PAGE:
From a contemporary translation by Kate Hettasch of Geschichte der Mission der evangelicschen Bruder auf den Caraibischen Inseln, S. Thomas, S. Crocr, und S Jan, Barby, 1777 by Christian Georg Andreas Oldendorp.
John WesIey's last letter from his deathbed
Zwingli's Historic Reformation Sermon
The Story of Hans Bret, Died January 1577
This story of the Michael Sattler family, the Paul Glock family, and the Klaus von Grafeneck family has never been told before. On the surface, it is not a story at all but two rather isolated Anabaptist events, one in the 1520s involving Michael Sattler and one in the 1550s–70s involving Paul Glock. The courage and spirit displayed in these events, however, touched the lives of the van Grafenecks and make one historical vignette about the witness of dying and living in the spirit of Christ.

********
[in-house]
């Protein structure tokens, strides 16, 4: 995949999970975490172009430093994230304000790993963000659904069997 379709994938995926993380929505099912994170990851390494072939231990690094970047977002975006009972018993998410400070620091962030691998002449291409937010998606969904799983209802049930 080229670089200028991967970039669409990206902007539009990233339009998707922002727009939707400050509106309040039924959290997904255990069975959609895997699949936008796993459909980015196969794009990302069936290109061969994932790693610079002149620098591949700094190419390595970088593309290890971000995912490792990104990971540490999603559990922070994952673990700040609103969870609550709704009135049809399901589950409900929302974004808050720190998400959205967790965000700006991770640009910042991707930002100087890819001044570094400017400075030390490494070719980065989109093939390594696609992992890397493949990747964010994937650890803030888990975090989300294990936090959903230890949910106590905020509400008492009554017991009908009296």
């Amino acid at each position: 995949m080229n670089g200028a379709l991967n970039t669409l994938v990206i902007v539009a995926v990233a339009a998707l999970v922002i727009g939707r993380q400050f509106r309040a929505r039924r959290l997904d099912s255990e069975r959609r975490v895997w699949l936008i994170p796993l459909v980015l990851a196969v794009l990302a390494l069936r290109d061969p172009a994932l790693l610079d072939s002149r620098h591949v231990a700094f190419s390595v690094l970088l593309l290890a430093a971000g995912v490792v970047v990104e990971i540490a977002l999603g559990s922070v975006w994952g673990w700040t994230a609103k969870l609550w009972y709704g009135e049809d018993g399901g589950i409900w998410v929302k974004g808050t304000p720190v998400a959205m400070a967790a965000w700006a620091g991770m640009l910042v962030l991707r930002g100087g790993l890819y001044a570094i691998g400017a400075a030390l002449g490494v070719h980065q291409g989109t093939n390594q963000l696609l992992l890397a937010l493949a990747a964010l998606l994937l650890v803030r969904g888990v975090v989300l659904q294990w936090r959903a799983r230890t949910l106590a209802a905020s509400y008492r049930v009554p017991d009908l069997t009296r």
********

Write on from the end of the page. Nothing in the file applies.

Bunyan's understanding of the Christian life as a perpetual, sometimes terrifying struggle dominated his outlook until he was finally released from prison.
You don't look to the life of John Calvin for humor, but Calvin's quest for a wife would make grist for a twentieth-century situation comedy.
Offered to him in Sacrifice
About 200 A.D., under the reign of Roman emperor Septimius Severus, persecution broke out against the Christians. It was particularly severe in North Africa. In Carthage, a Christian woman of noble birth, Perpetua, was arrested. She was about 22 years old and was nursing an infant son. In what may be the earliest extant Christian document from a woman's pen, she wrote her own story. The account of her death was, of course, added later.
From the bitter persecution of Diocletian (303–305), a heroine emerged. Agnes embodied the two ultimate devotions of Christianity: virginity and martyrdom. Since church fathers often spoke in glowing, almost worshipful, terms of both virgins and martyrs, it was natural that they would hail this young girl, martyred in about 304 A.D. The early-5th-century poet Prudentius takes up the story: